By Anthony Peter Westbrook

The modern era has brought changes to many aspects of Indian culture, and music is no exception. For example, age-old methods of transmitting musical training from guru to shishya (disciple) are now being supplemented by music departments in modern Indian universities. But how are the traditional spiritual values of Indian music affected by this change? An ideal person to respond to this is someone who has been instrumental in both.

Eminent vocalist Pandit Vidyadhar Vyas gained purely traditional training at the feet of his father, Pandit Narayanrao Vyas of Mumbai, a fine vocalist and a senior disciple of the renowned Pandit V.D. Paluskar. Today, as Vyas concertizes throughout India and the world, he adheres strictly to the traditional aesthetic principles of the Gwalior school, or gharana, that Paluskar so ably revived. But Vyas is also an accomplished educator. He is deeply involved in passing on the tradition of Hindustani music as head of the music department at Mumbai University, supporting academic research and the development of programs to expand music education in India. Apart from his work in Mumbai, he has been a guest lecturer at many US universities, such as Wesleyan, Northern Illinois, San Diego State and Colgate. In Europe, he is responsible for the Hindustani vocal music program at the Rotterdam Conservatory, and was one of the guiding lights behind their recent Raga Guide project. [HT, January, 2000]. His new CD, Colors of the Night, (71min., us$15, Simla House, Inc.) presents a stellar 1994 performance at Colgate.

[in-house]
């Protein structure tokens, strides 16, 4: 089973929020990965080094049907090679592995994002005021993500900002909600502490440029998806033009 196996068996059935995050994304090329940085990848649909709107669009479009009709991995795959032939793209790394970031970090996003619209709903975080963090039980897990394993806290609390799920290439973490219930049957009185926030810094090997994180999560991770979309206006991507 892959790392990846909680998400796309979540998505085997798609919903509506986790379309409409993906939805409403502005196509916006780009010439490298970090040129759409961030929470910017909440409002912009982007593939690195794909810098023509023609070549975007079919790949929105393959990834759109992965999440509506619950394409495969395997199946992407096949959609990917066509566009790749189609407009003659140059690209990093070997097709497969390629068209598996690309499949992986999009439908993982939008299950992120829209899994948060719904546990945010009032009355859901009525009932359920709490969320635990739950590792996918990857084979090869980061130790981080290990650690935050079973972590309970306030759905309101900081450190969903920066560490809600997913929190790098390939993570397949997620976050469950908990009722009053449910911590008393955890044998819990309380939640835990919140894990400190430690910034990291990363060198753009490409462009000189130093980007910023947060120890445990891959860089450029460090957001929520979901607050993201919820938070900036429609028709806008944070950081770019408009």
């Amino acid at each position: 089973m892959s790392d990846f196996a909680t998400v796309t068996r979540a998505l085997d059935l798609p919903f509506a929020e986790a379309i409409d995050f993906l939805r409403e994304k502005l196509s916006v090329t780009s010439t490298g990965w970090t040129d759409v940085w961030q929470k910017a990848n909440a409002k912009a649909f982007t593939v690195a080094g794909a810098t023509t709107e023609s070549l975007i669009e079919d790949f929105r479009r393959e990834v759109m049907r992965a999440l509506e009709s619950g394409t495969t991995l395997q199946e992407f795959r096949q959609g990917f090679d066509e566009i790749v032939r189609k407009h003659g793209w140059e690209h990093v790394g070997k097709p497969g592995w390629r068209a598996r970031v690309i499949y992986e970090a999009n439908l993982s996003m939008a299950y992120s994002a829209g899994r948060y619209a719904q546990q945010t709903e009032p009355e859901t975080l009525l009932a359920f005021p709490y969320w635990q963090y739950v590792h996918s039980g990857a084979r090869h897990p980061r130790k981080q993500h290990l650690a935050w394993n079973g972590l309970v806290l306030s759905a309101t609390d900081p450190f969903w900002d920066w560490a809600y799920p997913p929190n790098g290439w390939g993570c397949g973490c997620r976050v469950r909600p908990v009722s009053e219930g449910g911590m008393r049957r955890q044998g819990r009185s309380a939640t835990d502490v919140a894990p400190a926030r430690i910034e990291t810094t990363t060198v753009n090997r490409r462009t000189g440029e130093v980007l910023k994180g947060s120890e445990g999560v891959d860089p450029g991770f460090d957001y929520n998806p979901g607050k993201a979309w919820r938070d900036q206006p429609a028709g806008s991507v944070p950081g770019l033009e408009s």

During his recent visit to Maryland, I asked Pt. Vyas about his background, both musical and religious.

On family background and upbringing
My grandfather, Pandit Ganesh Vyas, was one of the leading pravachan acharyas. These were the preachers attached to the temple of the Goddess Mahalakshmi at Kolhapur, in southwest Maharashtra, a very famous place. His “pandit” title was a religious one. He practiced religion, preached religious thoughts and so forth, but he was also an amateur artist. He used to play sitar, so that love of music came to my family through him, and then it was passed on to my father and uncle. Later they became students of Pandit Vishnu Digambar Paluskar, a music missionary, a great artist who was engaged in the social revival of art and artists at that time. The whole family were kirtankars. Kirtan is a form of music that tells stories of Gods and Goddesses and whatever those Deities stood for. The kirtankars preached morality and spread a spirit of devotion in the society.